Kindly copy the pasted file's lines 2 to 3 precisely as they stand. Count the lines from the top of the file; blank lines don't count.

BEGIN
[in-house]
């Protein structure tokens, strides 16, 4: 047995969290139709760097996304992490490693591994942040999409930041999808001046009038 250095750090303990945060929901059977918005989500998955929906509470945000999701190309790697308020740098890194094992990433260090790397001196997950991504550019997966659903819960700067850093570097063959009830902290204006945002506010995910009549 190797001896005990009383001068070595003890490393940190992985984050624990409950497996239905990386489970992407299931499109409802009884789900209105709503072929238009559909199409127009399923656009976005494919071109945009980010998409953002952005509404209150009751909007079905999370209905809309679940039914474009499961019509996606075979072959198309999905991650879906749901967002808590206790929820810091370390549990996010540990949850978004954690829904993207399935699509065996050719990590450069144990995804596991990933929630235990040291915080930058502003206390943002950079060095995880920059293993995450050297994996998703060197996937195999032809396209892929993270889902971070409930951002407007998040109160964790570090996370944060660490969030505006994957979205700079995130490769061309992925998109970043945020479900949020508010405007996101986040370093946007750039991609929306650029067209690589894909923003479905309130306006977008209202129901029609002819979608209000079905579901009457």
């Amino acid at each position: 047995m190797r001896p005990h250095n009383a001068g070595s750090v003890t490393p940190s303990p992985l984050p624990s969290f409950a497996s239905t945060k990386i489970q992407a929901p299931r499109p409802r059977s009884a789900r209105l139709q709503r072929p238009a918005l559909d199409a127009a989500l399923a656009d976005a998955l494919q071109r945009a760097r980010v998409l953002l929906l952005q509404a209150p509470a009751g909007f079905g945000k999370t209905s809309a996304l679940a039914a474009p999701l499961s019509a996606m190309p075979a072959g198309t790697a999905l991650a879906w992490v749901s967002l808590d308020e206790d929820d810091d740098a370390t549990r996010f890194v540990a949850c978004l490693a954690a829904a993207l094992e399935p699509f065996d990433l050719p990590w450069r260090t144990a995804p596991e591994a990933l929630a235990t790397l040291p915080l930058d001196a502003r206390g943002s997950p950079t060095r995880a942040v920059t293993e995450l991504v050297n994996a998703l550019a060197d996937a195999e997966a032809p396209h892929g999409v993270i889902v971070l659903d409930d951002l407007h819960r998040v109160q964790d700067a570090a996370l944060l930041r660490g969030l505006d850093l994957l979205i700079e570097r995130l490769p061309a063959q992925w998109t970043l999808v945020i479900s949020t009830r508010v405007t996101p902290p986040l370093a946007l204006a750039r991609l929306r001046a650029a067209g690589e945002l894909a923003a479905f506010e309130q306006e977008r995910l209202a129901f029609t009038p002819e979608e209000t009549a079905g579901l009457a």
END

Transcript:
């Protein structure tokens, strides 16, 4: 047995969290139709760097996304992490490693591994942040999409930041999808001046009038 250095750090303990945060929901059977918005989500998955929906509470945000999701190309790697308020740098890194094992990433260090790397001196997950991504550019997966659903819960700067850093570097063959009830902290204006945002506010995910009549 190797001896005990009383001068070595003890490393940190992985984050624990409950497996239905990386489970992407299931499109409802009884789900209105709503072929238009559909199409127009399923656009976005494919071109945009980010998409953002952005509404209150009751909007079905999370209905809309679940039914474009499961019509996606075979072959198309999905991650879906749901967002808590206790929820810091370390549990996010540990949850978004954690829904993207399935699509065996050719990590450069144990995804596991990933929630235990040291915080930058502003206390943002950079060095995880920059293993995450050297994996998703060197996937195999032809396209892929993270889902971070409930951002407007998040109160964790570090996370944060660490969030505006994957979205700079995130490769061309992925998109970043945020479900949020508010405007996101986040370093946007750039991609929306650029067209690589894909923003479905309130306006977008209202129901029609002819979608209000079905579901009457």
């Amino acid at each position: 047995m190797r001896p005990h250095n009383a001068g070595s750090v003890t490393p940190s303990p992985l984050p624990s969290f409950a497996s239905t945060k990386i489970q992407a929901p299931r499109p409802r059977s009884a789900r209105l139709q709503r072929p238009a918005l559909d199409a127009a989500l399923a656009d976005a998955l494919q071109r945009a760097r980010v998409l953002l929906l952005q509404a209150p509470a009751g909007f079905g945000k999370t209905s809309a996304l679940a039914a474009p999701l499961s019509a996606m190309p075979a072959g198309t790697a999905l991650a879906w992490v749901s967002l808590d308020e206790d929820d810091d740098a370390t549990r996010f890194v540990a949850c978004l490693a954690a829904a993207l094992e399935p699509f065996d990433l050719p990590w450069r260090t144990a995804p596991e591994a990933l929630a235990t790397l040291p915080l930058d001196a502003r206390g943002s997950p950079t060095r995880a942040v920059t293993e995450l991504v050297n994996a998703l550019a060197d996937a195999e997966a032809p396209h892929g999409v993270i889902v971070l659903d409930d951002l407007h819960r998040v109160q964790d700067a570090a996370l944060l930041r660490g969030l505006d850093l994957l979205i700079e570097r995130l490769p061309a063959q992925w998109t970043l999808v945020i479900s949020t009830r508010v405007t996101p902290p986040l370093a946007l204006a750039r991609l929306r001046a650029a067209g690589e945002l894909a923003a479905f506010e309130q306006e977008r995910l209202a129901f029609t009038p002819e979608e209000t009549a079905g579901l009457a």